Early Admission: Diversity Trumps Yield
In an effort to level the undergraduate playing field and increase diversity, Harvard and Princeton recently abandoned their Early Action and Early Decision programs, respectively. MIT currently employs an Early Action policy by which applicants who are accepted early can wait to accept their offer until April. Harvard employed a similar policy; however, it was “single choice,” which meant that an applicant could only apply to Harvard early. Princeton, however, employed an early decision policy such that if an applicant was accepted early decision to Princeton, they were bound to Princeton. The disparate nature of these policies complicates the application process, and a complicated process tends to favor the economically advantaged.
The recent eradication of early policies at Harvard and Princeton culminate a 10 year “arms race” by elite universities trying to gain a top U.S. News College ranking. One method used to buttress rankings is the early admission program, as it often binds the applicant to a particular school and thus increases the yield percentage of that institution. MIT’s yield rate has increased from 55 percent in the mid 1990’s to 67 percent for the class of 2010. MIT’s acceptance rate has fallen three percent in the last two years. In that same period, it has climbed three spots in the rankings, from seventh to fourth. But are rankings really the best indicator of a good policy? Fairness in admissions and openness to diversity trump rankings.
Wealthy students have been caught up in an arms race of their own — hiring expensive consultants and tutors to fine tune college applications is now the norm. But the buildup in spending on pre-college expenses leaves behind a significant part of the applicant pool, as many applicants to top schools do not have the resources to hire consultants or attend schools with such strategically aware college counselors. MIT admits 26 percent of its class early, and the early admissions rate is significantly higher than the regular decision rate. At a top tier private high school, the norm is to apply early to a top school, thereby increasing one’s chance of getting in. Conversely, at an inner city public school where the majority of the student body does not attend college, students are less likely to be encouraged to apply early. They should not be penalized in the application process.
An early application process forces students to play a strategy game with universities. Savvy applicants will hedge their risk by applying early to certain schools while applying regular decision to others. Those not privileged enough to have access to strategic advice are subsequently at a disadvantage in the admissions process. By creating an extra step in the admissions process, early policies further stress by increasing opportunities for rejection along the way. Eliminating the early program would reduce some of the frenzy and hype associated with college admissions. Having a standard admission procedure would remove some of the importance of strategy from the admissions process, forcing it to be more merit based. Moreover, having one admissions process in the spring could leave more time to recruit diversity in the fall.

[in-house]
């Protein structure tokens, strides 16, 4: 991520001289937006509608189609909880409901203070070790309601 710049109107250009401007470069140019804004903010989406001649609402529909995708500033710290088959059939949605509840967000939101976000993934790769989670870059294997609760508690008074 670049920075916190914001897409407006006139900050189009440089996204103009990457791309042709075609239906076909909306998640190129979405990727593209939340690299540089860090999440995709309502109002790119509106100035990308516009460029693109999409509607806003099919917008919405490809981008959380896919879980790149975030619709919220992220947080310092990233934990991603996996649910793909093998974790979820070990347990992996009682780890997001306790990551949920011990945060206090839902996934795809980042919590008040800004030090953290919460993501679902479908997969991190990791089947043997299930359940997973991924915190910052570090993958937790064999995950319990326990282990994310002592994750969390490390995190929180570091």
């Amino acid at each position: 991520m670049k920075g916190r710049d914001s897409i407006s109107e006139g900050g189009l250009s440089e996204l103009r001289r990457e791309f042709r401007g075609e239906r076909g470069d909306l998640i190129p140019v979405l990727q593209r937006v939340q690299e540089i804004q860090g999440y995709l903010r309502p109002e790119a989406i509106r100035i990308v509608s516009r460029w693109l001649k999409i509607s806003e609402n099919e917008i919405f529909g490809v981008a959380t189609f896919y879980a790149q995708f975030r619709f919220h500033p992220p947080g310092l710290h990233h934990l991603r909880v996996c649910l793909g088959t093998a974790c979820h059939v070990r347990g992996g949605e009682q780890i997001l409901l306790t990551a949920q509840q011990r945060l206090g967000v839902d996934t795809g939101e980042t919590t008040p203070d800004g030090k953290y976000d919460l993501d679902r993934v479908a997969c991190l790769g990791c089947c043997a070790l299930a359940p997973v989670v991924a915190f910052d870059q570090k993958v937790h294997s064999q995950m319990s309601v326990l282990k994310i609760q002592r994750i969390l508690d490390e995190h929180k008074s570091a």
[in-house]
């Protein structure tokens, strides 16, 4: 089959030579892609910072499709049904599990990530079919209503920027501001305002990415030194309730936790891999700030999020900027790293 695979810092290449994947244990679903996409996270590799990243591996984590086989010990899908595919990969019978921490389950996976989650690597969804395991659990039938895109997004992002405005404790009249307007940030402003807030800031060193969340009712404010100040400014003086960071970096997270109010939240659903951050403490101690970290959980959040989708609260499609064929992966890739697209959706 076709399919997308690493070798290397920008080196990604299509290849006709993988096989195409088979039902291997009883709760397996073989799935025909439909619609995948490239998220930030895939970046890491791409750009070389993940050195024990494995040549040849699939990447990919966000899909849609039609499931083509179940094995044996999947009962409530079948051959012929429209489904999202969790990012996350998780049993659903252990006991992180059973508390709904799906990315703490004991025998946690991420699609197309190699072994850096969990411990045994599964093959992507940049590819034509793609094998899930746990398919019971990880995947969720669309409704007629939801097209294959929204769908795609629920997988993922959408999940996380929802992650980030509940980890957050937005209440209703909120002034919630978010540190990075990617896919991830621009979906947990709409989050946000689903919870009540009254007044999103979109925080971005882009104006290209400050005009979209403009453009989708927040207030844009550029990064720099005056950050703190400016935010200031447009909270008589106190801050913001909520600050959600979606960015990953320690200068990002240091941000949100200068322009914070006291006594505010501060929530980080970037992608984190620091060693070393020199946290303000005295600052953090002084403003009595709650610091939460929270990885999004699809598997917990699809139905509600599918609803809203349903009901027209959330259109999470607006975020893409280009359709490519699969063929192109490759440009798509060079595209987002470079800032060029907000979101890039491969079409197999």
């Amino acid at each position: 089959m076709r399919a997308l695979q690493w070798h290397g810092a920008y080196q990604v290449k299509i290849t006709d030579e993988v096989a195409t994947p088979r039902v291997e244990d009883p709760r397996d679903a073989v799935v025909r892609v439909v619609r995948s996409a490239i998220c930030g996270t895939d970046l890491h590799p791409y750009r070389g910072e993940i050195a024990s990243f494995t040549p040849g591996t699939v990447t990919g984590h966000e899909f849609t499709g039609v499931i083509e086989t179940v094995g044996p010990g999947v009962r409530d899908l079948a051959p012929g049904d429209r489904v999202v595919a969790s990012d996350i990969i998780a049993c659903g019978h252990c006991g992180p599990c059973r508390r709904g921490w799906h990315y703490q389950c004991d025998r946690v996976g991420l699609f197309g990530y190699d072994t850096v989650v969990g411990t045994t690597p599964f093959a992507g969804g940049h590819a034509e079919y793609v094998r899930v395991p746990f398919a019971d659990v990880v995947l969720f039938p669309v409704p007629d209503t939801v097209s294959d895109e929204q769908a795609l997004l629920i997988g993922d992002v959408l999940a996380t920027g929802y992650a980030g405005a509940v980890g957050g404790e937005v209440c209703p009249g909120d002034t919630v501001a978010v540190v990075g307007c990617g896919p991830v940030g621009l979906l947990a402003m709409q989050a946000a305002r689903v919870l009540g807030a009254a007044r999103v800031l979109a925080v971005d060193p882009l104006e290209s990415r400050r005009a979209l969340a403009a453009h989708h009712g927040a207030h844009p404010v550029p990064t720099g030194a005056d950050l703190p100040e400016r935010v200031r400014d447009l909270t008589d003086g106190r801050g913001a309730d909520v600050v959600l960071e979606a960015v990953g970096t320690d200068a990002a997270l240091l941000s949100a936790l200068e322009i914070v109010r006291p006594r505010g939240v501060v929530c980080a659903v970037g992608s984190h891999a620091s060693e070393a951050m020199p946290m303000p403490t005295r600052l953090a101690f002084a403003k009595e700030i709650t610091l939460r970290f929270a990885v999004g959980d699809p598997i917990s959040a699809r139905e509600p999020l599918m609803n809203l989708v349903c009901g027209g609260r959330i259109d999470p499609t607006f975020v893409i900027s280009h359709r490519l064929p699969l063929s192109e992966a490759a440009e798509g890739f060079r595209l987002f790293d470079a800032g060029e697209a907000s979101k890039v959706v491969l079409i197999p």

Finally, the epidemic of senioritis is perpetuated by an early admissions program. Students admitted in December often under-perform for the rest of their high school terms, depriving themselves of almost a quarter of their education and their schools of a more dynamic campus.
Colleges that close their early admissions programs are taking a risk, as they are giving up a competitive advantage to other universities. If MIT were to institute a binding early decision policy, it could entice strong candidates away from Harvard and Princeton. Its yield rate would increase and it would rocket up to near the top of the U.S. News rankings. However, MIT should recognize that its role is not just to promote itself, but to better society: making a change to boost stats at the cost of fairness would be a step backwards. If there is an opportunity to increase the legitimacy of the admissions process, it needs to be taken. If MIT and other institutions do not follow Harvard and Princeton’s lead, their efforts will have been wasted.
“It has the capacity to change a lot of things in this business … It’s bold enough for other schools to really reconsider what they’re doing. I wish them so much luck in this,” Marilee Jones, MIT dean of admissions, told The New York Times. Since MIT recognizes the prudence of the new policies, our admissions office should not allow apprehension about the risks involved to deter its implementation. Given MIT’s ability to attract students — evidenced by a low admissions rate coupled with a high yield rate, we should have little to fear. In fact, MIT could take a step further than its competitors and set its own precedent by eliminating another barrier to application for the less wealthy: the application fee. If the goal is to even the playing field, the revenue gained from this fee should be insignificant compared to the benefits of increasing diversity.
We should not set precedent by blindly following Harvard; however, in this case, we should follow their moral lead by eliminating our early action program.